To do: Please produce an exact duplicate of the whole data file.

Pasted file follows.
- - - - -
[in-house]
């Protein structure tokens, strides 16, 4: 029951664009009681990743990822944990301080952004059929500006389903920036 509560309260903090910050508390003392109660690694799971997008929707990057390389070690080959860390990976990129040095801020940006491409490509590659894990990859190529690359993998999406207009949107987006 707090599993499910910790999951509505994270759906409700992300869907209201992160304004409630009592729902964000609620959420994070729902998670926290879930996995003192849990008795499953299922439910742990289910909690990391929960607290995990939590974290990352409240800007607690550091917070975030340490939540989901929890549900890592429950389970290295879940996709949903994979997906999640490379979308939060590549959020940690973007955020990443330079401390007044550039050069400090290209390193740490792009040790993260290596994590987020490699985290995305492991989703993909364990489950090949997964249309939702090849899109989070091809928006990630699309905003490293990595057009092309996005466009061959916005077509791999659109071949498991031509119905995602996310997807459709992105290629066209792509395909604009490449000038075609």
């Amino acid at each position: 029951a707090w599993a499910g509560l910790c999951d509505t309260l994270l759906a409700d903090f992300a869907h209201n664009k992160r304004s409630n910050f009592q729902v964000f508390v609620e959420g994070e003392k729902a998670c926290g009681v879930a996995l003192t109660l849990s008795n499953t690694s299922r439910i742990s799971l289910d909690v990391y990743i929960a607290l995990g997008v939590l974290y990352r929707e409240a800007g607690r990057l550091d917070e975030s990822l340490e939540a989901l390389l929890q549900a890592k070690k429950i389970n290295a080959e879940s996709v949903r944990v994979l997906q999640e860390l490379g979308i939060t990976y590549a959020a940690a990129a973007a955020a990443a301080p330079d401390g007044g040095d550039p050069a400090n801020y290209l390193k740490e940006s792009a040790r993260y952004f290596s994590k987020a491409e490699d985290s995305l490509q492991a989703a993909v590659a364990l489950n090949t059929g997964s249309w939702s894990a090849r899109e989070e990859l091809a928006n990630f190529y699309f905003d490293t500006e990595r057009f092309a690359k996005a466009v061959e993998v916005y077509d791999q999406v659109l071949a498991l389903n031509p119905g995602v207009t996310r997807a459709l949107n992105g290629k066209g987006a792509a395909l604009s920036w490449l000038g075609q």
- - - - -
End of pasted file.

[in-house]
């Protein structure tokens, strides 16, 4: 029951664009009681990743990822944990301080952004059929500006389903920036 509560309260903090910050508390003392109660690694799971997008929707990057390389070690080959860390990976990129040095801020940006491409490509590659894990990859190529690359993998999406207009949107987006 707090599993499910910790999951509505994270759906409700992300869907209201992160304004409630009592729902964000609620959420994070729902998670926290879930996995003192849990008795499953299922439910742990289910909690990391929960607290995990939590974290990352409240800007607690550091917070975030340490939540989901929890549900890592429950389970290295879940996709949903994979997906999640490379979308939060590549959020940690973007955020990443330079401390007044550039050069400090290209390193740490792009040790993260290596994590987020490699985290995305492991989703993909364990489950090949997964249309939702090849899109989070091809928006990630699309905003490293990595057009092309996005466009061959916005077509791999659109071949498991031509119905995602996310997807459709992105290629066209792509395909604009490449000038075609």
């Amino acid at each position: 029951a707090w599993a499910g509560l910790c999951d509505t309260l994270l759906a409700d903090f992300a869907h209201n664009k992160r304004s409630n910050f009592q729902v964000f508390v609620e959420g994070e003392k729902a998670c926290g009681v879930a996995l003192t109660l849990s008795n499953t690694s299922r439910i742990s799971l289910d909690v990391y990743i929960a607290l995990g997008v939590l974290y990352r929707e409240a800007g607690r990057l550091d917070e975030s990822l340490e939540a989901l390389l929890q549900a890592k070690k429950i389970n290295a080959e879940s996709v949903r944990v994979l997906q999640e860390l490379g979308i939060t990976y590549a959020a940690a990129a973007a955020a990443a301080p330079d401390g007044g040095d550039p050069a400090n801020y290209l390193k740490e940006s792009a040790r993260y952004f290596s994590k987020a491409e490699d985290s995305l490509q492991a989703a993909v590659a364990l489950n090949t059929g997964s249309w939702s894990a090849r899109e989070e990859l091809a928006n990630f190529y699309f905003d490293t500006e990595r057009f092309a690359k996005a466009v061959e993998v916005y077509d791999q999406v659109l071949a498991l389903n031509p119905g995602v207009t996310r997807a459709l949107n992105g290629k066209g987006a792509a395909l604009s920036w490449l000038g075609q």